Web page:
SAN FRANCISCO--On a regular basis, two of the things I most like to write about are Lego and virtual worlds. So when I first heard about Lego Universe, a Lego-themed virtual world, well, I was more than a little interested.
Lego Universe, which, sadly, is still about two years from public release, will be a full-scale MMO (massively multiplayer online game) aimed at Lego's core audience, kids ages 8 to 12. But in keeping with the company's awareness of the millions of adults who are utterly devoted to the iconic toys, there is expected to be something for … Read more
SAN FRANCISCO--In a frenetic keynote address at the Game Developers Conference here, Microsoft showed off the next phase of a strategy it claims will "democratize" game development and distribution.
For several years, Microsoft has been working on its XNA Studio, a platform that allows anyone to create games for the Xbox and for Windows.
But now, the company is expanding the XNA offering to allow the best community-created games to be uploaded to and distributed from Xbox Live.
Microsoft is calling the new offering its "Creators Club," and the idea is to present the Xbox Live … Read more
For those who came in late, Blu-ray has won the format war.
On Wednesday, online retailer Amazon.com became the latest to declare its support for the victorious high-definition technology, announcing that it "will more prominently promote Blu-ray hardware and software products on its Web site." The company will not, however, discontinue its sales of HD DVD products.
"The high-definition landscape is rapidly changing, and consumers are looking for guidance on how to make the best high-definition buying decisions," Peter Faricy, Amazon's vice president of movies and music, said in a statement from the company. &… Read more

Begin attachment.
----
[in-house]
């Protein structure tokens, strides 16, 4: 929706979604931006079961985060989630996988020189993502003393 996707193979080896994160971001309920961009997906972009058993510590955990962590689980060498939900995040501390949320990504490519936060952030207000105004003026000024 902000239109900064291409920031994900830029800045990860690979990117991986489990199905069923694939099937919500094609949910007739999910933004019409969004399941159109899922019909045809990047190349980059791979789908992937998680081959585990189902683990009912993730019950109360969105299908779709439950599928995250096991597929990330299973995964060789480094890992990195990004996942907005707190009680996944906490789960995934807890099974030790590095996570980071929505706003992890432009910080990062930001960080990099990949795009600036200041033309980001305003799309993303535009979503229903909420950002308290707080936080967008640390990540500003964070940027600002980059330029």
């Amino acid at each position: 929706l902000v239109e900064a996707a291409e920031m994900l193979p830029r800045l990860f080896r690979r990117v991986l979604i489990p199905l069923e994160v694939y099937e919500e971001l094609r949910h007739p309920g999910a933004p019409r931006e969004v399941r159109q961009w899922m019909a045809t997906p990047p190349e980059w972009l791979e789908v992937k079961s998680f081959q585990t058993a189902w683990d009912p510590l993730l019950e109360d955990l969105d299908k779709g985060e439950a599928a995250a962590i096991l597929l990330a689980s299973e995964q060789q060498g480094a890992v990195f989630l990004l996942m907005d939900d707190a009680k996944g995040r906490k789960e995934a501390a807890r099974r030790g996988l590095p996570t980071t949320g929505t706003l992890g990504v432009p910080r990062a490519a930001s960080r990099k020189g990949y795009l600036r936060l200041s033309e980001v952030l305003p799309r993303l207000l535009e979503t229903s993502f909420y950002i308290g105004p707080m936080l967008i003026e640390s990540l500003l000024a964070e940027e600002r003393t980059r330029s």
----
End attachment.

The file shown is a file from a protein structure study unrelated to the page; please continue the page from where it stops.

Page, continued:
I've just made a small orange cube disappear with my mind. No hands necessary.
I'm testing out the San Francisco company's so-called brain control interface, the latest iteration of technology it first showed off a year ago, but which, unlike last year, is now almost ready for prime time.
The idea is a blending of hardware and software: A headset that seems a little like the one from the James Cameron-written 1995 film, Strange Days, complete with a set of sensors that are built to read your brain waves.
The software then is designed to interpret those … Read more
There's been a lot of progress in the world of high definition in the last few days. HD DVD has fallen, and just yesterday, video host Dailymotion rolled out its new HD player. While every visitor of the site with a fast broadband connection has access to the new HD player, only two types of content providers can actually upload HD content to it. The first are the official content providers like movie studios and TV networks. The second, are motionmakers--Dailymotion's equivalent of YouTube's director program. Anyone can become a motionmaker; they just need to state … Read more
If ever there was a time for a famous futurist to be giving a keynote address at the Game Developers Conference, this is it.